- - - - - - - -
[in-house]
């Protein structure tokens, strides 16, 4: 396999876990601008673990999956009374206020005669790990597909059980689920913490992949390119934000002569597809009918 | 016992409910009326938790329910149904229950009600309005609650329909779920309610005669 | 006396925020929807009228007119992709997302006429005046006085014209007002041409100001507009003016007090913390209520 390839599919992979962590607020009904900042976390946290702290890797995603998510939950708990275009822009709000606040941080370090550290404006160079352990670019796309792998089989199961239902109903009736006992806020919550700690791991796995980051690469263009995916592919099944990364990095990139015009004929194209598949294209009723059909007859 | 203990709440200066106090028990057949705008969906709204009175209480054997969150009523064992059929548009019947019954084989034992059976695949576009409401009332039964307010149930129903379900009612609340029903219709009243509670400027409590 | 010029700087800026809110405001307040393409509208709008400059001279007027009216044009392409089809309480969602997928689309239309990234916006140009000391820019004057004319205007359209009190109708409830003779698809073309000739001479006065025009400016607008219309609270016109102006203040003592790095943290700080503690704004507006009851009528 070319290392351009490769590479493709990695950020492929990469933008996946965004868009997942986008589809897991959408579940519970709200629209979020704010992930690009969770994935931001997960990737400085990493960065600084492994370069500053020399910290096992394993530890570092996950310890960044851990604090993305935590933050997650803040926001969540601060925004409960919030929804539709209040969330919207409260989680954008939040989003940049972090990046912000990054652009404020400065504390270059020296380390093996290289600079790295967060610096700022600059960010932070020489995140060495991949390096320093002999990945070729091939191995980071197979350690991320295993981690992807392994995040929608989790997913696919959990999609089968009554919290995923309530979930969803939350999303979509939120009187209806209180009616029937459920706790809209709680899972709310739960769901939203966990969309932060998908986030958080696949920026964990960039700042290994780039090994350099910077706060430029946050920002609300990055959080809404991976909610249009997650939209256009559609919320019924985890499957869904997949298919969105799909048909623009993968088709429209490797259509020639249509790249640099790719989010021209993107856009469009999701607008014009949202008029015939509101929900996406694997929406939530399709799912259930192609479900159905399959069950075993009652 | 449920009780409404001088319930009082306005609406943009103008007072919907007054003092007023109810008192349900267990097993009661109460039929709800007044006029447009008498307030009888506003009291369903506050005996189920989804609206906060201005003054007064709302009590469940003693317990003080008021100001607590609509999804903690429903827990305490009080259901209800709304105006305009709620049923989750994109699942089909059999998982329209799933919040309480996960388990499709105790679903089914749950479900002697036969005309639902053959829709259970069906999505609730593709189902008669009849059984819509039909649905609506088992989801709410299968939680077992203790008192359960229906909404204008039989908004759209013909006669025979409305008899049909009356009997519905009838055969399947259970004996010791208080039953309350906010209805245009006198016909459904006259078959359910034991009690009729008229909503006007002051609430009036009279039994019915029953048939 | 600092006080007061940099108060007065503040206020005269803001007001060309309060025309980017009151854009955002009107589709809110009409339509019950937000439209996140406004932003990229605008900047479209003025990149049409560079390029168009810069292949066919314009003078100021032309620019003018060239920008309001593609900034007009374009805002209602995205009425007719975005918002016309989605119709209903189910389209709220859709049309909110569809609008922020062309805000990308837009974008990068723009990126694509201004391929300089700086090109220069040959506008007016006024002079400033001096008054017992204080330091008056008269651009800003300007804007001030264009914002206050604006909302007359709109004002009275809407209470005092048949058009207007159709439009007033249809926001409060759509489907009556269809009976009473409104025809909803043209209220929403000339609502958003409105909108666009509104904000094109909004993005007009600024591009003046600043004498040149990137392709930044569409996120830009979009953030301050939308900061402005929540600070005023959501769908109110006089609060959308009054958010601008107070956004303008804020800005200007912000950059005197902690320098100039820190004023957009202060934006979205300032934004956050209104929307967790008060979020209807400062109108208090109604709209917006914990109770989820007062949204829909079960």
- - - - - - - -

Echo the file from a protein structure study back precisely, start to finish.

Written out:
[in-house]
């Protein structure tokens, strides 16, 4: 396999876990601008673990999956009374206020005669790990597909059980689920913490992949390119934000002569597809009918 | 016992409910009326938790329910149904229950009600309005609650329909779920309610005669 | 006396925020929807009228007119992709997302006429005046006085014209007002041409100001507009003016007090913390209520 390839599919992979962590607020009904900042976390946290702290890797995603998510939950708990275009822009709000606040941080370090550290404006160079352990670019796309792998089989199961239902109903009736006992806020919550700690791991796995980051690469263009995916592919099944990364990095990139015009004929194209598949294209009723059909007859 | 203990709440200066106090028990057949705008969906709204009175209480054997969150009523064992059929548009019947019954084989034992059976695949576009409401009332039964307010149930129903379900009612609340029903219709009243509670400027409590 | 010029700087800026809110405001307040393409509208709008400059001279007027009216044009392409089809309480969602997928689309239309990234916006140009000391820019004057004319205007359209009190109708409830003779698809073309000739001479006065025009400016607008219309609270016109102006203040003592790095943290700080503690704004507006009851009528 070319290392351009490769590479493709990695950020492929990469933008996946965004868009997942986008589809897991959408579940519970709200629209979020704010992930690009969770994935931001997960990737400085990493960065600084492994370069500053020399910290096992394993530890570092996950310890960044851990604090993305935590933050997650803040926001969540601060925004409960919030929804539709209040969330919207409260989680954008939040989003940049972090990046912000990054652009404020400065504390270059020296380390093996290289600079790295967060610096700022600059960010932070020489995140060495991949390096320093002999990945070729091939191995980071197979350690991320295993981690992807392994995040929608989790997913696919959990999609089968009554919290995923309530979930969803939350999303979509939120009187209806209180009616029937459920706790809209709680899972709310739960769901939203966990969309932060998908986030958080696949920026964990960039700042290994780039090994350099910077706060430029946050920002609300990055959080809404991976909610249009997650939209256009559609919320019924985890499957869904997949298919969105799909048909623009993968088709429209490797259509020639249509790249640099790719989010021209993107856009469009999701607008014009949202008029015939509101929900996406694997929406939530399709799912259930192609479900159905399959069950075993009652 | 449920009780409404001088319930009082306005609406943009103008007072919907007054003092007023109810008192349900267990097993009661109460039929709800007044006029447009008498307030009888506003009291369903506050005996189920989804609206906060201005003054007064709302009590469940003693317990003080008021100001607590609509999804903690429903827990305490009080259901209800709304105006305009709620049923989750994109699942089909059999998982329209799933919040309480996960388990499709105790679903089914749950479900002697036969005309639902053959829709259970069906999505609730593709189902008669009849059984819509039909649905609506088992989801709410299968939680077992203790008192359960229906909404204008039989908004759209013909006669025979409305008899049909009356009997519905009838055969399947259970004996010791208080039953309350906010209805245009006198016909459904006259078959359910034991009690009729008229909503006007002051609430009036009279039994019915029953048939 | 600092006080007061940099108060007065503040206020005269803001007001060309309060025309980017009151854009955002009107589709809110009409339509019950937000439209996140406004932003990229605008900047479209003025990149049409560079390029168009810069292949066919314009003078100021032309620019003018060239920008309001593609900034007009374009805002209602995205009425007719975005918002016309989605119709209903189910389209709220859709049309909110569809609008922020062309805000990308837009974008990068723009990126694509201004391929300089700086090109220069040959506008007016006024002079400033001096008054017992204080330091008056008269651009800003300007804007001030264009914002206050604006909302007359709109004002009275809407209470005092048949058009207007159709439009007033249809926001409060759509489907009556269809009976009473409104025809909803043209209220929403000339609502958003409105909108666009509104904000094109909004993005007009600024591009003046600043004498040149990137392709930044569409996120830009979009953030301050939308900061402005929540600070005023959501769908109110006089609060959308009054958010601008107070956004303008804020800005200007912000950059005197902690320098100039820190004023957009202060934006979205300032934004956050209104929307967790008060979020209807400062109108208090109604709209917006914990109770989820007062949204829909079960």